Author: Kara McDowell
Sliding Doors meets To All the Boys I’ve Loved Before in a sweet, smart holiday romance about a girl who decides to stop letting her anxiety stand in the way of true love.
I saw this book in stores last holiday season, and the cover intrigued me. I went into the book completely blind, since all I knew was that it is a YA contemporary that’s set at Christmas time. But, this book threw me for a loop. We jump straight into the plot from the get go, and learn all about the main character, Paige. She is an extreme worrier, who is paranoid to make a decision. She overthinks every choice, and gets anxiety when thinking about the effects her choices can have on her life.
In the book, we follow Paige as she spend Christmas with her best friend, and long time crush, Fitz. However, we also follow her to New York where she spends the holiday with her mom. The book showcases alternating time lines where the reader gets to see the outcome of both choices. At first, I was completely confused, because she was on a plane to New York. Then suddenly, Fitz was picking her up so she could spend Christmas at his family cabin.
As the book went on, I got use to the dual storylines. It was a cool concept, and with such an indecisive main character, I understood why the author chose to go this route. Still, I didn’t feel like the whole dual timeline works in a book. I have seen movies with this type of plot, and prefer it in films and shows rather than books. Yet, even in live-action, the lines between both paths can become blurry.
This was supposed to be a friends-to-lovers story, which I think got lost along the way. At one point, I was rooting for her to end up with another potential love interest. Paige was way too invested in Fitz, which was slightly annoying. Her crush wasn’t subtle or cute, but obsessive and desperate. She was pining so hard for her best friend, who was a serial dater. We do learn a lot about Fitz and the reason behind his relationship habits, but by then, I already wasn’t a fan of his character.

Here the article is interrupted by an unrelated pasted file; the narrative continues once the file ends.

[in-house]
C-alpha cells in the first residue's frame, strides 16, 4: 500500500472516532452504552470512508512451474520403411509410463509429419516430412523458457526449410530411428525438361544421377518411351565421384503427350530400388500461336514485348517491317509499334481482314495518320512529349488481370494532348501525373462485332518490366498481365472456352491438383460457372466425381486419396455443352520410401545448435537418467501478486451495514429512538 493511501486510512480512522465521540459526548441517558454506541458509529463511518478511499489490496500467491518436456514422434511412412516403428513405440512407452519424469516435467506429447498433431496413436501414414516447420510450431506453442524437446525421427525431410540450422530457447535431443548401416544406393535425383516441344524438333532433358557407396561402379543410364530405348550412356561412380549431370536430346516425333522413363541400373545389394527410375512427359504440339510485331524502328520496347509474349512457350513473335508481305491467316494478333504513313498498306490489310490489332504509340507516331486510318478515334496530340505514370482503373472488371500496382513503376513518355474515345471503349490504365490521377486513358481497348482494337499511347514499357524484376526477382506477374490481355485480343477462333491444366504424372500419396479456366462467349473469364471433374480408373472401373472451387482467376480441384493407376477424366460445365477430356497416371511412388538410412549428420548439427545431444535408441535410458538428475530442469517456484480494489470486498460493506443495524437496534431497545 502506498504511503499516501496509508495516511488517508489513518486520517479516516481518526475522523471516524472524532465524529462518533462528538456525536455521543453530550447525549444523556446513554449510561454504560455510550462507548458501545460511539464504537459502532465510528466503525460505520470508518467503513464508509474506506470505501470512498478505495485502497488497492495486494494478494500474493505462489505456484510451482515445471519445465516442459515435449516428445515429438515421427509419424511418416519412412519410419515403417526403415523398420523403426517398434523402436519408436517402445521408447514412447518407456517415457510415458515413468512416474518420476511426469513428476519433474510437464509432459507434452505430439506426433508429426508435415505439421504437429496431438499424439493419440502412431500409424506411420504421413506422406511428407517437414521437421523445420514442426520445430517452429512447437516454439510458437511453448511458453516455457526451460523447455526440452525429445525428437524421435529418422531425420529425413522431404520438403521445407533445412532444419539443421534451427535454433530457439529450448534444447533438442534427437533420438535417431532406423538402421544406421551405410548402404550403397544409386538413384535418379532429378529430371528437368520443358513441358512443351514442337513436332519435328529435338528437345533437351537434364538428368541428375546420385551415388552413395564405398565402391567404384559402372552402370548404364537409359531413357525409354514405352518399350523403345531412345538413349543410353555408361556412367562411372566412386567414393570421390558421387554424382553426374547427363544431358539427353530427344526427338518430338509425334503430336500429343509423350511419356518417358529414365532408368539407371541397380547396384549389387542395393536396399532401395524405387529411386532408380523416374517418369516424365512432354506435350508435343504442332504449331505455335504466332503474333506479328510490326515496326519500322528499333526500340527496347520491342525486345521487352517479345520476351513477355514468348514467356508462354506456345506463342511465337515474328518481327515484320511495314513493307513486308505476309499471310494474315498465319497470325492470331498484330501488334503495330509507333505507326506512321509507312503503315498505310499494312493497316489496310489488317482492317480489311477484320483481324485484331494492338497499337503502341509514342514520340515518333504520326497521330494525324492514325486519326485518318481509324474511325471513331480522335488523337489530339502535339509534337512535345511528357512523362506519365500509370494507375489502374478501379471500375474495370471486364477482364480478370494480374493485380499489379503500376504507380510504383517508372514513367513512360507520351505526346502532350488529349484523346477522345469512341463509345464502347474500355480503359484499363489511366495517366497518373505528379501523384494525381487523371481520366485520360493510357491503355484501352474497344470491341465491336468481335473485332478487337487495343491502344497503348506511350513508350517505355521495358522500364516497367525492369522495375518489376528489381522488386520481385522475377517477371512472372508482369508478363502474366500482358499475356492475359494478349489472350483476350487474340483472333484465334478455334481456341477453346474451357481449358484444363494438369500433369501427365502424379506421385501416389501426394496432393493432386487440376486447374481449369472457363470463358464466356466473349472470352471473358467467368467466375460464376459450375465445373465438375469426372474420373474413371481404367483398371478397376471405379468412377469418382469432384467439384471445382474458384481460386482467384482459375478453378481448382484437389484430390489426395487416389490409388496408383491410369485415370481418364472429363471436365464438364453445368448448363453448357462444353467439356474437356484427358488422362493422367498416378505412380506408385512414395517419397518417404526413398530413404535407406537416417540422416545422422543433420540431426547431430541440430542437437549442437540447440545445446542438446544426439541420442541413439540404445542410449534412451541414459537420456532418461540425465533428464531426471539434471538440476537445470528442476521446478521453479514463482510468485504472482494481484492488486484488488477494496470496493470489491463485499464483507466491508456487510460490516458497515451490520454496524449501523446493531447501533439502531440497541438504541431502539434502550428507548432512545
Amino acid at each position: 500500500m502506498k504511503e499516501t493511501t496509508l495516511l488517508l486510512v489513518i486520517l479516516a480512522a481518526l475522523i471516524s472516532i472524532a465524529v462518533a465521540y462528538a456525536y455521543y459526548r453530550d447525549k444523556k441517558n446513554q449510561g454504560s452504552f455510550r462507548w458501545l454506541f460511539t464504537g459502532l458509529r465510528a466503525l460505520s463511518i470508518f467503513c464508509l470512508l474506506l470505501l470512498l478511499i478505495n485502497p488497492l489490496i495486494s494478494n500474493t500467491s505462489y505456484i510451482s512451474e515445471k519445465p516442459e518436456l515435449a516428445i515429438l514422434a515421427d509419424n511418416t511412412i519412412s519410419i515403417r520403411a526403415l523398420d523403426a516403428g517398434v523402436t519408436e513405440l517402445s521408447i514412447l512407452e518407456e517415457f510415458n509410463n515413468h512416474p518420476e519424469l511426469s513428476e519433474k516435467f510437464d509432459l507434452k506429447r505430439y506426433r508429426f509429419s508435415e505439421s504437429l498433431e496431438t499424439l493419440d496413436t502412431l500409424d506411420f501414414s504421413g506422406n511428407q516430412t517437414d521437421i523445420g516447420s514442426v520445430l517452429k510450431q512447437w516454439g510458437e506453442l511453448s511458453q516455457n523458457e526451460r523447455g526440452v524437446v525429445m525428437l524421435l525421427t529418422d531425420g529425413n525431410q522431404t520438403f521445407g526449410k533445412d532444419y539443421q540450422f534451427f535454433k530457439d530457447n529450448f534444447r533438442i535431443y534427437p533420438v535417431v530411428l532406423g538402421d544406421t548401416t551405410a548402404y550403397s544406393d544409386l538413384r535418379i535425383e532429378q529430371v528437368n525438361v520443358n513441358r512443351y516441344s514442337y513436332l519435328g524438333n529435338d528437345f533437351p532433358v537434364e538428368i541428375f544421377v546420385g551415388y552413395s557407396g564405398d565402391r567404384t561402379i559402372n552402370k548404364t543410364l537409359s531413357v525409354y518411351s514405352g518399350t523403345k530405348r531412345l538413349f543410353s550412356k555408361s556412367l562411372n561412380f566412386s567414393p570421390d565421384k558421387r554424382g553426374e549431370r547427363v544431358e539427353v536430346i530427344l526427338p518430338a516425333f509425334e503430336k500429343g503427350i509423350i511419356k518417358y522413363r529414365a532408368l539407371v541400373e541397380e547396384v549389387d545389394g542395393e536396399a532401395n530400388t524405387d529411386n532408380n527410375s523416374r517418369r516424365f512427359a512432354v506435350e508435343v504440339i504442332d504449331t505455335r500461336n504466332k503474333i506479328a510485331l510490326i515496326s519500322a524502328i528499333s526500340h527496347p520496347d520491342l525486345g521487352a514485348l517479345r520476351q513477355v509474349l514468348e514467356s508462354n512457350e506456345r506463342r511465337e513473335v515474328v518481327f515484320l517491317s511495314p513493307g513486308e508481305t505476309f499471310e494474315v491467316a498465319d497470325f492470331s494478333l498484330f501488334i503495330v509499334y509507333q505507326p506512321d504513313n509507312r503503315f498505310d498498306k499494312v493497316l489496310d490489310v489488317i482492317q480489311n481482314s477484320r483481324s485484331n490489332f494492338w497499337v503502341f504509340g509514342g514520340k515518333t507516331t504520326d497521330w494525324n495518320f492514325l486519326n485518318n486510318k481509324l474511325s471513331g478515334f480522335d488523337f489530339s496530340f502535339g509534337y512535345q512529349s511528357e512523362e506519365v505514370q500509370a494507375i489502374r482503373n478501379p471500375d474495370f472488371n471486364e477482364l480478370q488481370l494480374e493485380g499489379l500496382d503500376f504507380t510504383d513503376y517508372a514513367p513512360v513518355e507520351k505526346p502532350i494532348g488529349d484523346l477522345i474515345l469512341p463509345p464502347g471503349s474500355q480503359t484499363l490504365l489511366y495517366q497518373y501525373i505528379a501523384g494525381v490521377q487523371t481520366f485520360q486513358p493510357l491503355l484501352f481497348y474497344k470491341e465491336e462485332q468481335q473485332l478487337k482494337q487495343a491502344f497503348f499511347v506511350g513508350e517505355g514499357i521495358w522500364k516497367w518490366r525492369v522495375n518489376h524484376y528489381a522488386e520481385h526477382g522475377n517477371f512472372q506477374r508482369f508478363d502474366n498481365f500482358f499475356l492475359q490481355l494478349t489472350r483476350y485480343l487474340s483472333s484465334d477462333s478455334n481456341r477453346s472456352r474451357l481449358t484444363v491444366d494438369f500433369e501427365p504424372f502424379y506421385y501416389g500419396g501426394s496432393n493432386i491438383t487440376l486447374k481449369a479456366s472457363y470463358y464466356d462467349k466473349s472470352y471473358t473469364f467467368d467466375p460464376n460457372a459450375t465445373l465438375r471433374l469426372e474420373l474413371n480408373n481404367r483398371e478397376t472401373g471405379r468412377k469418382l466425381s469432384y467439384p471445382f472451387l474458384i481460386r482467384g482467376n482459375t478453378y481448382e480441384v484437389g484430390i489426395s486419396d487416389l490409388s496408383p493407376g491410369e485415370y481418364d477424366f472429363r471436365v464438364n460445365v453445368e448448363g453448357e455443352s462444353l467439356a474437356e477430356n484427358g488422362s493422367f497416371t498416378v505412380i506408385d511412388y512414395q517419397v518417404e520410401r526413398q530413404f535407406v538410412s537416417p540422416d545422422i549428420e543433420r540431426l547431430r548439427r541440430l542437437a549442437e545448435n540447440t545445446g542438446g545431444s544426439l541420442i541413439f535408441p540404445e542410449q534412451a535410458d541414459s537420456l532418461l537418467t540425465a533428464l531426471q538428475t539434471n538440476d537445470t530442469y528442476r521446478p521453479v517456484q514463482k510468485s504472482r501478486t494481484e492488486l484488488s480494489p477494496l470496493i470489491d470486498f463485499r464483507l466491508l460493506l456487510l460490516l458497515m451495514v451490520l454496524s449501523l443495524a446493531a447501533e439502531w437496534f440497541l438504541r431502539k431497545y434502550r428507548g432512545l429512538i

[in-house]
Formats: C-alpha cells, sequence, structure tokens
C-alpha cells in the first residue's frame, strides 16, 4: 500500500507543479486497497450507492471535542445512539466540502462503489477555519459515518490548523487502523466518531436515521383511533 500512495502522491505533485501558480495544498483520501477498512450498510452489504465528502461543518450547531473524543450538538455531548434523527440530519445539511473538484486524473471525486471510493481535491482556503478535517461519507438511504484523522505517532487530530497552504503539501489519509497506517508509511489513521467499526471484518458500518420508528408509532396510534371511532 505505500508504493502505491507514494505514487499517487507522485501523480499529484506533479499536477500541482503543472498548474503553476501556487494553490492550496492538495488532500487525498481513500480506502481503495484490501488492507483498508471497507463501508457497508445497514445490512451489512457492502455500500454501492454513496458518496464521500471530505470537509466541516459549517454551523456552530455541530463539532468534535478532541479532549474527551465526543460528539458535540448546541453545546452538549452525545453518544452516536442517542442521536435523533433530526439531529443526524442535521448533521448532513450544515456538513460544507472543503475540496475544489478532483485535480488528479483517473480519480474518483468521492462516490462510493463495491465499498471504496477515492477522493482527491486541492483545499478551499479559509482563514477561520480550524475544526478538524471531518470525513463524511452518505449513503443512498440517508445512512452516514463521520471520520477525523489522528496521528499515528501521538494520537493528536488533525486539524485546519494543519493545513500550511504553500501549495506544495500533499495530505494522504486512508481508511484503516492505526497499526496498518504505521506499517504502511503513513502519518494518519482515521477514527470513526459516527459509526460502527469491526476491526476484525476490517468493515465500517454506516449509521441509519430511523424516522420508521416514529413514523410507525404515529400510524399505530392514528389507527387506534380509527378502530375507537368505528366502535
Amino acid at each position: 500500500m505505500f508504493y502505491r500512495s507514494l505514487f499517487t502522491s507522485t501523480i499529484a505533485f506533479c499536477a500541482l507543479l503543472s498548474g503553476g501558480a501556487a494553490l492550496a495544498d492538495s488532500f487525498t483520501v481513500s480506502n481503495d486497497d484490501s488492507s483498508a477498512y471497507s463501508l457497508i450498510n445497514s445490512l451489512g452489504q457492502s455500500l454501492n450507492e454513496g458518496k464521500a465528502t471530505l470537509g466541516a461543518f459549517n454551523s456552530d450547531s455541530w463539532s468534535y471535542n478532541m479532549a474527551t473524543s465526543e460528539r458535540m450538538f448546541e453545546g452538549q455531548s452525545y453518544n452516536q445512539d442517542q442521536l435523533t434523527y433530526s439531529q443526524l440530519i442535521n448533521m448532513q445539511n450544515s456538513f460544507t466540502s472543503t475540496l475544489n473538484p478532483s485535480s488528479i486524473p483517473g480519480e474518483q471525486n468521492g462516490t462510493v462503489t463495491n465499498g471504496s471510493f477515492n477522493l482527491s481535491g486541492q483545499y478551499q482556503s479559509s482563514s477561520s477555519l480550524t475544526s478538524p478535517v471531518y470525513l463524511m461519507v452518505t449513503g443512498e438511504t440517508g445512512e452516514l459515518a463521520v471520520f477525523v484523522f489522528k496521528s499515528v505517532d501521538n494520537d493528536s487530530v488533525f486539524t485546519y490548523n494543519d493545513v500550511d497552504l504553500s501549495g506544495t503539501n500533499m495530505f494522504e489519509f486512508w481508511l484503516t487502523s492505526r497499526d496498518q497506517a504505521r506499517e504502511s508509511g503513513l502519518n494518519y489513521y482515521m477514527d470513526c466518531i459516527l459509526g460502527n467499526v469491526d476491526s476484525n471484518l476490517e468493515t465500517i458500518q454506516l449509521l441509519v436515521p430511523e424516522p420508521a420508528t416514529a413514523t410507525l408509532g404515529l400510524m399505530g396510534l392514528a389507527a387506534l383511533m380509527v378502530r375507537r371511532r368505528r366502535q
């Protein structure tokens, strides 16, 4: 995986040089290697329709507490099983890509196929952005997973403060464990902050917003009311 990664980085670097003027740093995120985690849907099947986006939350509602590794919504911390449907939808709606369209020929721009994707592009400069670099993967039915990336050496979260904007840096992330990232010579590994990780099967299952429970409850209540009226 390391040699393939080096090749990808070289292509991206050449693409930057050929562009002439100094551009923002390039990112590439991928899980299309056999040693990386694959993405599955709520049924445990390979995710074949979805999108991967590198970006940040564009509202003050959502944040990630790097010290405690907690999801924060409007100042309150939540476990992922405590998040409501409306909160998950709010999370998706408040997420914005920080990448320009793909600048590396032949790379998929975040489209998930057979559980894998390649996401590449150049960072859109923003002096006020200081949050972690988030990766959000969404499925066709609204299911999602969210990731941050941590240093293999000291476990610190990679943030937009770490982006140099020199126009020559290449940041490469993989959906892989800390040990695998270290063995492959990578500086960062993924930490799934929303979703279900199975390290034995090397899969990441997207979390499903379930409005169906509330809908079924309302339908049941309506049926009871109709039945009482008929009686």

Something that the author did remarkably well was the mental health representation. Like Paige, I suffer from mental health disorders, anxiety being one of them. I completely understood her thoughts and worries in a way that only someone who also feels that way can. She thought that her brain was broken, and was scared that her illness was a burden to those around her.
“Rabbit holes are my specialty. I live and breathe in them.”
There are many times when I have felt the exact same way. It took me a long time to understand that my brain isn’t broken, but it does work differently than others. If anything, this is a self love story about coming to terms with your mental health struggles, and realizing you don’t have to let them control your life.
As for the two time lines, I’m not sure which one I enjoyed more, but I did find the ending thought provoking. It begs the question that all things will ultimately turn out the way they’re supposed to, no matter the path to you chose. It’s an interesting concept. One really has to wonder if fate does play a big part in our lives and decisions.
As a whole, the characters and plot weren’t my favorite, but I wouldn’t categorize the book as a disappointment. Have you read this book? Do you like alternating timeline plots? If you are a fan of reviews, give this post a like and a share. And make sure to follow the blog for all my post notifications.
Until The Next Chapter,